Every year thousands of veterans commit suicide across the United States. In 2016, 8,000 veterans committed suicide, an average of 22 per day. This is a mental health crisis that requires immediate attention.

Combat has devastating effects on the mental and physical health of service members. In 1916, Dr. Frederick Mott noted physical and chemical changes in the brains of service members after warfare. He termed these changes “shell shock.” In the 1940’s the medical community described this phenomenon as “combat fatigue.” It was in the 1950’s that the term Post Traumatic Stress Disorder (PTSD) was used to refer to the challenges service members were experiencing after combat.

Soldiers are often viewed as strong and emotionless. Under the surface, however, are vulnerable human beings with raw emotions. Though traumatic events affect people differently, the human body can only experience so much trauma until fatigue and illness set in.

Being in the military causes a great amount of stress due to separation from support persons and the danger of combat. Little awareness is currently directed at the mental health of reservists who are part-time military but are frequently deployed to combat zones just like their active-duty counterparts. The Department of Defense has relied more heavily on reservists in Iraq and Afghanistan, causing these part-time military to have to fit back into society frequently. This has proven to be extremely problematic.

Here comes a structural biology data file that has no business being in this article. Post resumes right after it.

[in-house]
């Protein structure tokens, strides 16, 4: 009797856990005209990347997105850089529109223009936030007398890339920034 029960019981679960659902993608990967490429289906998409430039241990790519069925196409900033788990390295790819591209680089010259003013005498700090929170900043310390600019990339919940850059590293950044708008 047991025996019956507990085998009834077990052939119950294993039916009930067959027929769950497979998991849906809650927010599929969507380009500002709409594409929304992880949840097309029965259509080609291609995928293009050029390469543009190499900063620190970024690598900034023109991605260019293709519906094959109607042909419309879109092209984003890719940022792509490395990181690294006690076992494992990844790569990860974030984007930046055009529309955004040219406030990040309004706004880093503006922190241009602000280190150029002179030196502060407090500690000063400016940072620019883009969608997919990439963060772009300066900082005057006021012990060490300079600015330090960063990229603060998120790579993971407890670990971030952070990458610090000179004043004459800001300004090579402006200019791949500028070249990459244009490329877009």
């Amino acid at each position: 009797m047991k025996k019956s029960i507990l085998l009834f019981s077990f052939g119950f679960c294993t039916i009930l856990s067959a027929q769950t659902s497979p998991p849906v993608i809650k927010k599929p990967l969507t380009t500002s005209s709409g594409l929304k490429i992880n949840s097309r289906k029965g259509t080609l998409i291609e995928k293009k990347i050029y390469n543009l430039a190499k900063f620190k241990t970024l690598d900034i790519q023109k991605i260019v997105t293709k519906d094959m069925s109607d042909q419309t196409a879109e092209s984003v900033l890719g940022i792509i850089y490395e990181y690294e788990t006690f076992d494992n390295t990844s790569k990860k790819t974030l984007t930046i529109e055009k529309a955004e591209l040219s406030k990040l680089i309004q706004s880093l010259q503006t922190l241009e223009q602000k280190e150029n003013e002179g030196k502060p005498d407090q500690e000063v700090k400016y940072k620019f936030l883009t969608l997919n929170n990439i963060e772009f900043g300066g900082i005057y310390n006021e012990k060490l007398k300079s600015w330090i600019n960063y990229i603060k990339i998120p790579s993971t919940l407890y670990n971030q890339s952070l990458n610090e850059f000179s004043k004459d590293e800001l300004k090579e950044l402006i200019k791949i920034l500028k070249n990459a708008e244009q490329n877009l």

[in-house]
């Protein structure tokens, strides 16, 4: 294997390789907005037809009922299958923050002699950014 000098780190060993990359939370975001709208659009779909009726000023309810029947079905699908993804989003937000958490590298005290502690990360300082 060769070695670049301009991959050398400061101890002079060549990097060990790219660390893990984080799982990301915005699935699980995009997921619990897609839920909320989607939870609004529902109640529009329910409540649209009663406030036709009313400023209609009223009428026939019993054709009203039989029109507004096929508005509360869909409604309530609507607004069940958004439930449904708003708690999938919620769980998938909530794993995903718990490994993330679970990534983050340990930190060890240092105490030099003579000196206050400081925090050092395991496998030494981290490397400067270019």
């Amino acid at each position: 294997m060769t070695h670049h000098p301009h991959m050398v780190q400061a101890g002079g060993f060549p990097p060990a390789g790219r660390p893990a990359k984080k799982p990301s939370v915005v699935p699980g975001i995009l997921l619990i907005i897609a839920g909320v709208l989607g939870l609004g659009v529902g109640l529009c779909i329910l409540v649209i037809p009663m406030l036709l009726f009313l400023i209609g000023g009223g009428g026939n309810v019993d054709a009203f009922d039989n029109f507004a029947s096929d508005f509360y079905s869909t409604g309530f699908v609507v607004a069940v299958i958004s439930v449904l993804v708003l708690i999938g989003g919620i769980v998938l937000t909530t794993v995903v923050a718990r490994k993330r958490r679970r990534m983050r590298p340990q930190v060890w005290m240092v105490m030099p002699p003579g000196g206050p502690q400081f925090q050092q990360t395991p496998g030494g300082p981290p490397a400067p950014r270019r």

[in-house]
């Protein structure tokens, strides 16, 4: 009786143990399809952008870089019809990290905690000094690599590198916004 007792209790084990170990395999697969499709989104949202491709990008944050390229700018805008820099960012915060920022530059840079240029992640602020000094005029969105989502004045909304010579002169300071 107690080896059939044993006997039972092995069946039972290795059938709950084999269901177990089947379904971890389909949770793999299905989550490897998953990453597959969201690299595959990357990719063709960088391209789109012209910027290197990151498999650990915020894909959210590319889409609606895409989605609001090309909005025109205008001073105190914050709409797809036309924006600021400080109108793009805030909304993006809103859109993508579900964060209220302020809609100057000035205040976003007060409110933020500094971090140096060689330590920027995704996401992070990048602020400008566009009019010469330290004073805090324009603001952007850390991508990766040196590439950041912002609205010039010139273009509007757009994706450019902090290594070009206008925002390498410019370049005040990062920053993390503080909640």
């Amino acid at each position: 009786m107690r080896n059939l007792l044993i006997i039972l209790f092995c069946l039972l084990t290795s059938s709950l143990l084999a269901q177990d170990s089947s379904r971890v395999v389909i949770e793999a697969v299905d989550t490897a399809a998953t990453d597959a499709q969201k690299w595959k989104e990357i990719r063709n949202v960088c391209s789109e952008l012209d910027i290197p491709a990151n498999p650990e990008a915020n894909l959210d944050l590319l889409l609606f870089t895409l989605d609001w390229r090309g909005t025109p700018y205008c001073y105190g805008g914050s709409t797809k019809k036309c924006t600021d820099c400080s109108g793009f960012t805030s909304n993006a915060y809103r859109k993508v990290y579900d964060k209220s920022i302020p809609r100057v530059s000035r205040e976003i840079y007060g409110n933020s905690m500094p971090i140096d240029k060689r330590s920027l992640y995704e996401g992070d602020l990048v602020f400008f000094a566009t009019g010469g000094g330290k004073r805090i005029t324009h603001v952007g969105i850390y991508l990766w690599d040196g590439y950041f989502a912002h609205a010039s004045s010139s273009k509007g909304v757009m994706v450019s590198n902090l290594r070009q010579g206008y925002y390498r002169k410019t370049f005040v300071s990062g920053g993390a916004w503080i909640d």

Service members find it difficult to switch from military culture to civilian life. It is challenging for service members to share their experiences with others if the others have not experienced the same trauma of warfare.

Many veterans report that the U.S. Veteran Affairs Department does not provide effective healthcare. Fortunately, there are many charities and organizations that support the young men and women serving their country, such as the Wounded Warrior Project. The Wounded Warrior Project provides free programs and services to veterans, including mental health programs, career counseling, and long-term rehabilitative care.

Family members and mental health professionals are a great support system for soldiers experiencing PTSD and other mental illnesses. This support is the difference between life and death.

Many people are unaware of the prevalence of suicide in the veteran community. Spreading awareness of this issue and developing effective mental health treatments for veterans will save lives.

If you are a veteran who is struggling or in crisis, or if you know a veteran who is, please Dial 988 then Press 1 or text 838255 to reach the Veterans Crisis Line. The Veterans Crisis Line is a free, confidential resource for all service members. Chat is also available on the Veterans Crisis Line website.

Written by:
Jason Mendiola of MiraCare Group
Certified Nursing Assistant
United States Military Veteran